Chinese stamps break new records - your turn to access this booming market
In the last fortnight, a block of 4 Chinese stamps broke yet another world record for the highest auction realisation for a Chinese stamp- continuing the trend for escalating prices in the Far Eastern stamp market as affluent Chinese look for secure ways to invest their money.
As we have intimated to you already, there is an increasing demand for rare Chinese stamps. This sale also suggests that:
The record breaking block
The block comprises of a set of 4 stamps from the Cultural Revolution, featuring a design called 'Mao's 1968 Inscription to Japanese worker Friend'.
In 1962, Mao Zedong received a delegation of Japanese 'Worker Activists in Study', supportive of the Communist ideals embodied by Mao's China. In honour of this, and as a message to other Japanese citizens sympathetic to Communism, Chairman Mao wrote and released an 'Important Inscription for Japanese Worker Friends'. It stated:
"The Japanese revolution will undoubtedly be victorious, provided the universal truth of Marxism-Leninism is really integrated with the concrete practice of the Japanese revolution. Written for our friends the Japanese workers, in compliance with the request of the friends on the Japanese Delegation to China of Worker Activists in Study".
On the sixth anniversary of the release, the Chinese Government chose to commission a commemorative stamp, depicting the inscription set against a red background.
However, the Japanese Government objected to the stamp, claiming it might incite its citizens to cultivate and act upon revolutionary ideas. Many are unconvinced that Chairman Mao would have actually taken into consideration the feelings of the Japanese government, however, for whatever reason, the stamp was withdrawn before official issue.
There was a twist though - the post office in a northern Chinese province had begun selling the stamp prior to the official issuance date and before the cancellation order which meant that a tiny handful were purchased by the public- the number is immensely small and it is one of China's rarest and most prized stamps.
A short while ago we found a single example of this stamp and, recognising it was undervalued, purchased it- it was sold almost straight away to a collector who happened to be in the right place at the right time- for a price that now seems even more undervalued.
You still have a chance to get into this exciting market
We do have a small and select stock of other, rare, premium Chinese stamps available to you and I would urge you to move quickly and purchase as many of these as your finances or your investment ceiling allows.
Simply e-mail back on firstname.lastname@example.org, or call 0845 026 7170 (UK) or +44 1481 708 270 with all speed.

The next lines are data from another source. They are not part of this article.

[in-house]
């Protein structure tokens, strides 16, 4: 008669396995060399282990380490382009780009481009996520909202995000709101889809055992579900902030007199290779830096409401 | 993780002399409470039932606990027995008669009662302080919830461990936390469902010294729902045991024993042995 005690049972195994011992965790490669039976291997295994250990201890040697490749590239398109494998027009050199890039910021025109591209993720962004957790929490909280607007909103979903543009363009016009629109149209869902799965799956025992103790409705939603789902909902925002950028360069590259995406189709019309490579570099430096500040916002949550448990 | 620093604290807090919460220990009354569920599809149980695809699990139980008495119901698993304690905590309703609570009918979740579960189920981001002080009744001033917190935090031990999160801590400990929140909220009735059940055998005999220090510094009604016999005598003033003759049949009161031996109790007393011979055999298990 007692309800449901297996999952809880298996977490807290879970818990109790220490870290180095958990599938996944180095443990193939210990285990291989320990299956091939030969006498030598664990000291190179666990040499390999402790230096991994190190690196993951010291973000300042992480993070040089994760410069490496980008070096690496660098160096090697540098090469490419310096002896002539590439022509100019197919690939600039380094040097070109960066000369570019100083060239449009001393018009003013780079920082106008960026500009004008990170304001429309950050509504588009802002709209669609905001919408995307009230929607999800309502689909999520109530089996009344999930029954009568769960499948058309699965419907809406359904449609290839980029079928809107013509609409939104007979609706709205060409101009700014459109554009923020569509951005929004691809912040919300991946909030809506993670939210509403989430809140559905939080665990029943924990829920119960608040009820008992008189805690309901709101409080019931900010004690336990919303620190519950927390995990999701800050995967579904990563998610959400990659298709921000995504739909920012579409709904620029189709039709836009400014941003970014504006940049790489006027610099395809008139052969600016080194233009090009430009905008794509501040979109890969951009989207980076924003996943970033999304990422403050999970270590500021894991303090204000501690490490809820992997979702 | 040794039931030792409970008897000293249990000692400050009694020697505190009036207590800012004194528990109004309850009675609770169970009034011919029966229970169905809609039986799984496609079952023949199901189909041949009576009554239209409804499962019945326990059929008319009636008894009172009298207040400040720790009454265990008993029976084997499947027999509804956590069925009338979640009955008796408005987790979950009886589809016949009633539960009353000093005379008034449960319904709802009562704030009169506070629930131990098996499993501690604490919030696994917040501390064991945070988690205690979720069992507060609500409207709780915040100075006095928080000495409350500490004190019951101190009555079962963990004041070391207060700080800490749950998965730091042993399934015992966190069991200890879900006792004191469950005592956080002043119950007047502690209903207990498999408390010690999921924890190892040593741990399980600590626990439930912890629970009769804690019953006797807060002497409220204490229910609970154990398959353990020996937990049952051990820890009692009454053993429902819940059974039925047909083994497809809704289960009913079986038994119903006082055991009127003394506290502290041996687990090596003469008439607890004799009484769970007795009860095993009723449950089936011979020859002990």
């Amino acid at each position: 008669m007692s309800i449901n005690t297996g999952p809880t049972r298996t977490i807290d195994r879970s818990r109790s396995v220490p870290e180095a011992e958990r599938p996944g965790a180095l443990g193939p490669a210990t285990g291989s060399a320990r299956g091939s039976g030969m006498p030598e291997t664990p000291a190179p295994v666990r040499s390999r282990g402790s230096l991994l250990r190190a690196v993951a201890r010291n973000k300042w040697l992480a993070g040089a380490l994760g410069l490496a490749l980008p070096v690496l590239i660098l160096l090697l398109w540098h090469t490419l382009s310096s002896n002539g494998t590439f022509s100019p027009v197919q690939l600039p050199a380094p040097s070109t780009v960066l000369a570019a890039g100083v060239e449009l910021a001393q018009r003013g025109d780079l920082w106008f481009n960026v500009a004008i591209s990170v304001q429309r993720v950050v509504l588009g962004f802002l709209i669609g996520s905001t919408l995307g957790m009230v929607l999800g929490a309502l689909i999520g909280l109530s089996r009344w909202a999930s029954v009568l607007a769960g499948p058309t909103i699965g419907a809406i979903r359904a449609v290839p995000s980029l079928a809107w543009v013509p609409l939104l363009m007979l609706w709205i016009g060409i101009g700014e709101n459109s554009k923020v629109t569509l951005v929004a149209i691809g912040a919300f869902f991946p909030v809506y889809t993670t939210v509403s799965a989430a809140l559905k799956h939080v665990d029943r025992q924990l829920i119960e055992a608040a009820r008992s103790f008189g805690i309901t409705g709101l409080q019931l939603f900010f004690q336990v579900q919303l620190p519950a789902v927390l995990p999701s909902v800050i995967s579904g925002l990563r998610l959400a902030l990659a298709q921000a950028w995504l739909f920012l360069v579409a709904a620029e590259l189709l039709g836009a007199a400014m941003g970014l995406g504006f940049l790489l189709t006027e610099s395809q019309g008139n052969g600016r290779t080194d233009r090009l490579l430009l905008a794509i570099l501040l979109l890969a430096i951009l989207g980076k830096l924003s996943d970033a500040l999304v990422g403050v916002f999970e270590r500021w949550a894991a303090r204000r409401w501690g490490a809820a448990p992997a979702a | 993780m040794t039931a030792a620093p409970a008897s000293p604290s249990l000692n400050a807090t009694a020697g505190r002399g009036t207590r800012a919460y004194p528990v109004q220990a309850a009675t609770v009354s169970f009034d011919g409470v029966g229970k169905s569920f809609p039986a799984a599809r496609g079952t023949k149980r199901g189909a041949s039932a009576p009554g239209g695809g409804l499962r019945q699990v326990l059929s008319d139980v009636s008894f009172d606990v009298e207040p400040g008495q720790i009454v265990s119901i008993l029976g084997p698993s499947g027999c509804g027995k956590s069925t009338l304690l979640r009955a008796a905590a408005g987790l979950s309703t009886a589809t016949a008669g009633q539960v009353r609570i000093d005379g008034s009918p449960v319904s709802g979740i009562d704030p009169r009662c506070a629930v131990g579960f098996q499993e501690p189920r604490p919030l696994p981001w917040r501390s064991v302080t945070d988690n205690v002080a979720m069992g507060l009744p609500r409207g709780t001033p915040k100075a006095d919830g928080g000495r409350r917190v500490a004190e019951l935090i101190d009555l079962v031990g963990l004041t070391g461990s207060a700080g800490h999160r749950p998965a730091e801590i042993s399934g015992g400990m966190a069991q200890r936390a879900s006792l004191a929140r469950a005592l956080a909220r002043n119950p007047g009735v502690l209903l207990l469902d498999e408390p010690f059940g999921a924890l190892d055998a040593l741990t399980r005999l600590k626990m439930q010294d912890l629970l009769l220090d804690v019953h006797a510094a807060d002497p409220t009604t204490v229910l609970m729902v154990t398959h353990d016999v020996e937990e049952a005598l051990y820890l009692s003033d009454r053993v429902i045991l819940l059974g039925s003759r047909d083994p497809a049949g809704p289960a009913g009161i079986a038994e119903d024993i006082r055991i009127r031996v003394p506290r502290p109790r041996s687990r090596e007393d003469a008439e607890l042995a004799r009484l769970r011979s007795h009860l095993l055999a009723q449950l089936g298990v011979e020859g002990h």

1897 (Jan) $5 on 3c deep red, a rarity of which only 5000 were surcharged, of these most were 'used' on remittance certificates but not cancelled and are therefore without gum, this example, which is centred to top, is one of the few remaining that have large part o.g., an extraordinary stamp.
One of the 'great rarities' of the Qing Dynasty. Undervalued (possibly going to be £70K in the new China catalogue.)
CHINA SG 81a var
1897 1½mm spaced surcharge on Dowager third printing, 4c on 4ca pale pink, error surcharge inverted and showing incorrect type of Chinese '4', only one pane of eighty was found with the inverted surcharge, this example with the incorrect '4' is therefore unique, part o.g. (Chan 77c) an extraordinary Item.
There are 2 errors with this item. The sheet the surcharge was printed on was fed incorrectly into the printer leaving it inverted. But more importantly the '4' used was wrong on one position. As there has only ever been one recorded sheet this item is unique.
1888 Horse and Dragon 20 cash, a group of nine Bradbury Wilkinson imperf proofs, each approx 47mm x 51mm, on thin wove paper (similar to issued stamps) in deep red-brown (ungummed), deep chestnut (gummed), bright chestnut (ungummed), deep dull green (both gummed and ungummed) green (gummed), bright green (gummed) and bright blue (both gummed and ungummed), a few tones but an extraordinary and possibly unique assemblage
There has been a lot of interest in the 'Large dragon' stamps from 1878-85 with prices rocketing. As the prices have risen there is an ever increasing interest in the 'Small dragons' from 1885-88. Great set that is almost impossible to assemble now- possibly unique and if not, certainly very rare.
CHINA SG 16a
1915 $1 black and orange-yellow, error 2nd and 3rd characters of overprint transposed, perfs at foot somewhat trimmed and a couple of short perfs at top but a rarity and one of the 'Treasures of the Republic', large part o.g.
The second and third character from the top have been switched. This only happened on 1 stamp per sheet. There were many sheets printed but very few have survived making this item exceptionally rare.
Do be quick and take advantage of this offer
Of course, we don't know what the rare Chinese stamp market will do long term, but if recent movements and indications are anything to go, this is a boom market and the right Chinese stamps (as offered to you by Stanley Gibbons) are likely to be prize investments.
Do contact us on 0845 026 7170 (UK) or +44 1481 708 270, or email@example.com
Stanley Gibbons Plc
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